With 800 million users across the world, Facebook is perhaps one of the most successful websites the Internet has ever seen. And when the Menlo Park-based company goes public, the site borne in a dorm room is set to have major tax implications after its initial public offering (IPO) is released. Let’s talk about the Facebook IPO.
For starters, founder Mark Zuckerberg’s taxes will rise to $1.5 billion in May. This will occur after the company’s shares begin their public trading. Zuckerberg gained stock options in 2005 as part of his compensation. Once he exercises them after the IPO he’ll get to buy them for the 2005 price. The difference between that and the post-IPO price translates to considered taxable income and is likely to be worth billions.
However, Sacramento politicians have also gotten into the mix. With a ballpark figure of $500 million in state tax revenue from Facebook’s IPO, Republicans in the legislature used the expected windfall as an excuse to defriend the governor’s proposal to raise some taxes.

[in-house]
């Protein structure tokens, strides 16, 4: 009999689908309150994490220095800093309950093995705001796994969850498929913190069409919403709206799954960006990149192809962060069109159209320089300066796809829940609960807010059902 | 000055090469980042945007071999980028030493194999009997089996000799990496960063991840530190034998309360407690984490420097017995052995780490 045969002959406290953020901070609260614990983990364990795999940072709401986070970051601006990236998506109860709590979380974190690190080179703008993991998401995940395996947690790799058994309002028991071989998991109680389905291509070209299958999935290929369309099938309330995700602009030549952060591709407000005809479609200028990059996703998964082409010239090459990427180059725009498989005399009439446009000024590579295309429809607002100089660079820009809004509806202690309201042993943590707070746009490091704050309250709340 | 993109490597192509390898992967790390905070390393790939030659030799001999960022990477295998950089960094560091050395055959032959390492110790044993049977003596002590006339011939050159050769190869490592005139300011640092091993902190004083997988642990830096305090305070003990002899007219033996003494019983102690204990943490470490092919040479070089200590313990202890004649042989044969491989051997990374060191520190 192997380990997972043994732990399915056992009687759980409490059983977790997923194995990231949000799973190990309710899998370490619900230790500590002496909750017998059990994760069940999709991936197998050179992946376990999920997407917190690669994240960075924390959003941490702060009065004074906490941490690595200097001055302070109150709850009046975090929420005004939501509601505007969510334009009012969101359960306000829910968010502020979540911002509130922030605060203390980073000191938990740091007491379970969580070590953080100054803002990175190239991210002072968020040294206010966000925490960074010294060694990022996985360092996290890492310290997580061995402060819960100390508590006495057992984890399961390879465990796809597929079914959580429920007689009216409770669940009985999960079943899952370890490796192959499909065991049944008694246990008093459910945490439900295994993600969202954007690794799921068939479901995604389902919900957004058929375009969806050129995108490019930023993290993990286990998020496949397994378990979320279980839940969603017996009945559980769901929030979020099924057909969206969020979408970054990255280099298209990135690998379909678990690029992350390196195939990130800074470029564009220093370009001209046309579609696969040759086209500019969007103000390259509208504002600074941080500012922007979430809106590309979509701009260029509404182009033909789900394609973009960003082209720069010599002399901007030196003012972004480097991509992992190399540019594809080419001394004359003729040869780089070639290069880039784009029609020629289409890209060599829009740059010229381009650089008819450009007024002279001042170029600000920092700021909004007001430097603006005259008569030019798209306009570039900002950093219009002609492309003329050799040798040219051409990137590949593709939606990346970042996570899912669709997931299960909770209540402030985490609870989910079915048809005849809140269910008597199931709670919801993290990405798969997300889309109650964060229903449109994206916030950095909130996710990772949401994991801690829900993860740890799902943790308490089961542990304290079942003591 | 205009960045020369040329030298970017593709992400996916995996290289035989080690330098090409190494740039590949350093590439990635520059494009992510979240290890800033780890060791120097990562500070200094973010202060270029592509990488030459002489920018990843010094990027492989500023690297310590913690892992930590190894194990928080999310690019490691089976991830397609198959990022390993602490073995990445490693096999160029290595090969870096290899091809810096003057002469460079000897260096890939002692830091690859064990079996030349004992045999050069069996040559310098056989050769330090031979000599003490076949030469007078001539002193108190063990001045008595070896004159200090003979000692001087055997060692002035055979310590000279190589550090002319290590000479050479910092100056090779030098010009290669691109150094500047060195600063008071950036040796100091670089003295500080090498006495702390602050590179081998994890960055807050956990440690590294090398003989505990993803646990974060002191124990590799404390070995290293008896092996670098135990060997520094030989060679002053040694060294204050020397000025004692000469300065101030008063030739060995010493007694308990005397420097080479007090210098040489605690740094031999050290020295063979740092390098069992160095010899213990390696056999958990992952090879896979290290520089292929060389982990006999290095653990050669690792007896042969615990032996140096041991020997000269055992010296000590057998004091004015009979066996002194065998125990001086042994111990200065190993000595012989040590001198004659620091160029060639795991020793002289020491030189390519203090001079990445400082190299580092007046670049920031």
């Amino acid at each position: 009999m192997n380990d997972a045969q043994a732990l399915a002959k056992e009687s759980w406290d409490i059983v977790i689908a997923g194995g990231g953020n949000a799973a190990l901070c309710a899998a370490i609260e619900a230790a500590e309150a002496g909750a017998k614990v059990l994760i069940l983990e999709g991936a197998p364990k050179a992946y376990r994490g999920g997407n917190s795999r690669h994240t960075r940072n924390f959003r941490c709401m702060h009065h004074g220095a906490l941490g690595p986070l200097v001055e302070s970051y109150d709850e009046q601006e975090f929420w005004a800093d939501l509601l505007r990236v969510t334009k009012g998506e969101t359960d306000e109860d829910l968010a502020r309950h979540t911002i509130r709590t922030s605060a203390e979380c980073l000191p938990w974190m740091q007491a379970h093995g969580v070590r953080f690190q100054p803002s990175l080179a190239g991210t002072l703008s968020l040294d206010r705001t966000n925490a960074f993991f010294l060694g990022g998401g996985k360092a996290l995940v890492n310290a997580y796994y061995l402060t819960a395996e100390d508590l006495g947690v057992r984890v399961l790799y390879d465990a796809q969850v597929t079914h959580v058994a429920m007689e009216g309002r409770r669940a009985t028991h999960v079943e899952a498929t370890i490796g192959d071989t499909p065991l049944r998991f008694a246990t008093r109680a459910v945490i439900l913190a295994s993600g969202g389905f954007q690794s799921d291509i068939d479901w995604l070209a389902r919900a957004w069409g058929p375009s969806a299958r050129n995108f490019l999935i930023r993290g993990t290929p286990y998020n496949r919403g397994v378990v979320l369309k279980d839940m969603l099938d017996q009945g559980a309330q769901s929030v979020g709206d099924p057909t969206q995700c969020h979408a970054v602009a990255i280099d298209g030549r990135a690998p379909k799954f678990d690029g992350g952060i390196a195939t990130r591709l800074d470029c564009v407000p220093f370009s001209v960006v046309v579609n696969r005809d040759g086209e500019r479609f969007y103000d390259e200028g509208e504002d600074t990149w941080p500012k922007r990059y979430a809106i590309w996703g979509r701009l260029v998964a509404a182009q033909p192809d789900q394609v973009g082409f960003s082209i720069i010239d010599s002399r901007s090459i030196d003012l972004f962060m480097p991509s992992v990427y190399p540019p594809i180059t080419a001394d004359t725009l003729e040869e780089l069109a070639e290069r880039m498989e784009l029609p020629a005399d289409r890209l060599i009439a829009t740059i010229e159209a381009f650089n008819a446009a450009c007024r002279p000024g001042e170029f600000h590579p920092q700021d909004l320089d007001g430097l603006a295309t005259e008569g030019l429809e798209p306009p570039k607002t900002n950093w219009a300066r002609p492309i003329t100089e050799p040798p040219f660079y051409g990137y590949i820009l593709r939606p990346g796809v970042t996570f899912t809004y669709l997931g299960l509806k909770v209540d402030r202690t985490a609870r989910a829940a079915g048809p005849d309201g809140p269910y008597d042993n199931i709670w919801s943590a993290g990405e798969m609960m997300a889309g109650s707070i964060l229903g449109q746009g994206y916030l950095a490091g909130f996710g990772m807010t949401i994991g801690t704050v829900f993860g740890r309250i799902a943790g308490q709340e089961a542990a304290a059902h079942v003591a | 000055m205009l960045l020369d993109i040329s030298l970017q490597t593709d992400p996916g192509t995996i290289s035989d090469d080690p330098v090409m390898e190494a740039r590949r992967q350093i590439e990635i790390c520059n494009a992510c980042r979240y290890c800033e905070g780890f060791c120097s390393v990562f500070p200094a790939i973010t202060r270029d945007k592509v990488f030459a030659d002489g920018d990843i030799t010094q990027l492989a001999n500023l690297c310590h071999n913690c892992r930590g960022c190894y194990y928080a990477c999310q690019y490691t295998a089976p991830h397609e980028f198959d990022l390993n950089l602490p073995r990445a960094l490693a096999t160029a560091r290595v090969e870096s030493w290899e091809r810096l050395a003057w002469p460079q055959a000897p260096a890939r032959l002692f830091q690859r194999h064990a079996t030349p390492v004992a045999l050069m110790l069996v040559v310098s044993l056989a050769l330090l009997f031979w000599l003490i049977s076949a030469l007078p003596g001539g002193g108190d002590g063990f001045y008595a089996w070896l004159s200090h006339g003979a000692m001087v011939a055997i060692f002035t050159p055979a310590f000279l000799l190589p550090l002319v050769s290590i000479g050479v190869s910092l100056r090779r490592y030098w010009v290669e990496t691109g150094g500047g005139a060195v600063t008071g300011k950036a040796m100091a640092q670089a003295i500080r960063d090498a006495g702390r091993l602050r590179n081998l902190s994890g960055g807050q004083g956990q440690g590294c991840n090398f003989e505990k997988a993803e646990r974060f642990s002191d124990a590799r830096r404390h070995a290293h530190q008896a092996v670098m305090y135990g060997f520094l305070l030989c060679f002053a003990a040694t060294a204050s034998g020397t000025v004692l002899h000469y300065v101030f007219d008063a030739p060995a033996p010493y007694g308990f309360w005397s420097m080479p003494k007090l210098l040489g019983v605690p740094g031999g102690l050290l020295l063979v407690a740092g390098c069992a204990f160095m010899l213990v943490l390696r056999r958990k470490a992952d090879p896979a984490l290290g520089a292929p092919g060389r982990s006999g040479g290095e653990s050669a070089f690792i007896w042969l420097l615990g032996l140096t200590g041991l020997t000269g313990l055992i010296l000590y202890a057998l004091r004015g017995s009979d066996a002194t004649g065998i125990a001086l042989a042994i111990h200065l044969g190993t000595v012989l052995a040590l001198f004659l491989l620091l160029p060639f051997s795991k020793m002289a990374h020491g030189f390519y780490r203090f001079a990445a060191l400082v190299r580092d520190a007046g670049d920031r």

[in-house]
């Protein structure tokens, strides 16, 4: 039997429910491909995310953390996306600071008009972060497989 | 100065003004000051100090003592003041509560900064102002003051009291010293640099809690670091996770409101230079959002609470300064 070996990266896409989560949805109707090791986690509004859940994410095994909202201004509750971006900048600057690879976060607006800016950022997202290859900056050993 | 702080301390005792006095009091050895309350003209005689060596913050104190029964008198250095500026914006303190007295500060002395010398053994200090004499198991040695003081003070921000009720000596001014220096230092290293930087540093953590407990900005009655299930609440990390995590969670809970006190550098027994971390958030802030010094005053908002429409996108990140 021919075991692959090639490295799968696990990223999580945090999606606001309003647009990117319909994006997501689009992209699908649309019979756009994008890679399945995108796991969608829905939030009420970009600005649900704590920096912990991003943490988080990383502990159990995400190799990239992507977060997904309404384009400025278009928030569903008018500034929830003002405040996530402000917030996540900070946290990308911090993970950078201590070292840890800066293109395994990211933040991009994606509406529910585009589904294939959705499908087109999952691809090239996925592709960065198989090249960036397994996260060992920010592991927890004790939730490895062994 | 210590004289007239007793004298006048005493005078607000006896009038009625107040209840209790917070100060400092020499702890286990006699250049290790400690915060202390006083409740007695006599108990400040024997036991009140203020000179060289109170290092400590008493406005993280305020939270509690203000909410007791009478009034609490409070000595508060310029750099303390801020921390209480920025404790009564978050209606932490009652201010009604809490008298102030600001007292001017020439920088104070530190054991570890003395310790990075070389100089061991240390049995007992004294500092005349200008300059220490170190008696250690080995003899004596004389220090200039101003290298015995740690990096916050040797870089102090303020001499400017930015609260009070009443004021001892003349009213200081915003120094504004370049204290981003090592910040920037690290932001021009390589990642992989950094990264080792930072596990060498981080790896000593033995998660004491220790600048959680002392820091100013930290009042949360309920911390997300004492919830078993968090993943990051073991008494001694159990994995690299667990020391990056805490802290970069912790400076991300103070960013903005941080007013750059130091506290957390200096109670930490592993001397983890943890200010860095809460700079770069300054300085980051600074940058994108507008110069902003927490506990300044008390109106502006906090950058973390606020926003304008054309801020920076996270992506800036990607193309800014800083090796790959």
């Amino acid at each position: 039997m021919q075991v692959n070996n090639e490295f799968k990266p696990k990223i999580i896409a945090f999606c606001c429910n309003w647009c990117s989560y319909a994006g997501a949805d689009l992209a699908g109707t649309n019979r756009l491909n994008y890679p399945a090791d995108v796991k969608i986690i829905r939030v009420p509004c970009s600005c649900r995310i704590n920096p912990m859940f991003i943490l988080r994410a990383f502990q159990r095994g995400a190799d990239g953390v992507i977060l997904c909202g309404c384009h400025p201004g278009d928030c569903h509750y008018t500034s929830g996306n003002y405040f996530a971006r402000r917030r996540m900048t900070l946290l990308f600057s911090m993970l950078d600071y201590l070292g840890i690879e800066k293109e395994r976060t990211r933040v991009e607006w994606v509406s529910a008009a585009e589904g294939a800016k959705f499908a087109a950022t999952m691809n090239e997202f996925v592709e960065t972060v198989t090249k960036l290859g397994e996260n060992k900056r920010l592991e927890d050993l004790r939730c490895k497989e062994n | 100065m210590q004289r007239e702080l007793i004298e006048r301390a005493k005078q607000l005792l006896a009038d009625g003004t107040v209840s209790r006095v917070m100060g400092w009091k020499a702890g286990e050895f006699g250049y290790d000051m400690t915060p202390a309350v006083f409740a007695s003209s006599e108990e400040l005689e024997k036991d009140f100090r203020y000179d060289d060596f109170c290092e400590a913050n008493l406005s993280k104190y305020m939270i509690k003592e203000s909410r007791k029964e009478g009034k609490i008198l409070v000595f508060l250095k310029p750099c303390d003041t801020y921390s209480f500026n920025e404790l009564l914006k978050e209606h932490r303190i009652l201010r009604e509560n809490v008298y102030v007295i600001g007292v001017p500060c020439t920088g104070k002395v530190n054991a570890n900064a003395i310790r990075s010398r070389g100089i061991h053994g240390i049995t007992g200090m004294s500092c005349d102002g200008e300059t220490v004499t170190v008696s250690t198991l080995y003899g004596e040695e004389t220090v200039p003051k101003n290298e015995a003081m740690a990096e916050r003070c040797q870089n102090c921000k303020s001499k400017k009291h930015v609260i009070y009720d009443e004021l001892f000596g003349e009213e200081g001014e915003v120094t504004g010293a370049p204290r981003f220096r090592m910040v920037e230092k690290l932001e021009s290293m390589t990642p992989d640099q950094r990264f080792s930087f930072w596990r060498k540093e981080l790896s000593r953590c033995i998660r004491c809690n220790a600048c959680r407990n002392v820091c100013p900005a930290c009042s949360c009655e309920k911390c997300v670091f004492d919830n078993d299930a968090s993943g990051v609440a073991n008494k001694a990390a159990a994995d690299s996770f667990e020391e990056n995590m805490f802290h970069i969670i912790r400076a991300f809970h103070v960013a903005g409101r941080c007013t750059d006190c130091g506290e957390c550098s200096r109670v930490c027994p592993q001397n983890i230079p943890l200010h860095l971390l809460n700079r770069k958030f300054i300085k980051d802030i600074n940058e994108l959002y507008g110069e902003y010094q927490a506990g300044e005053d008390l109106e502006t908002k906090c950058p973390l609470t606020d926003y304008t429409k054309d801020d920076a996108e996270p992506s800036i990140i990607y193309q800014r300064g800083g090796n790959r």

It’s no surprise Facebook’s IPO has become political football. The popular website sees major activity, with about half its users logging on every day. That’s a lot of potential eyeballs viewing its internet ads. And they generate a lot of income and a lot of taxes to pay.
After Facebook’s shares enter the stock market, more people in Silicon Valley will rise to the top tax bracket. But you don’t have to be a Silicon Valley millionaire to owe back tax debt to the IRS.
The IRS’ collection action is the extreme opposite of a friend request. If you owe back tax debt, hiring a tax attorney can increase your chances of avoiding a wage garnishment or tax lien and obtaining a tax settlement that works in your favor.
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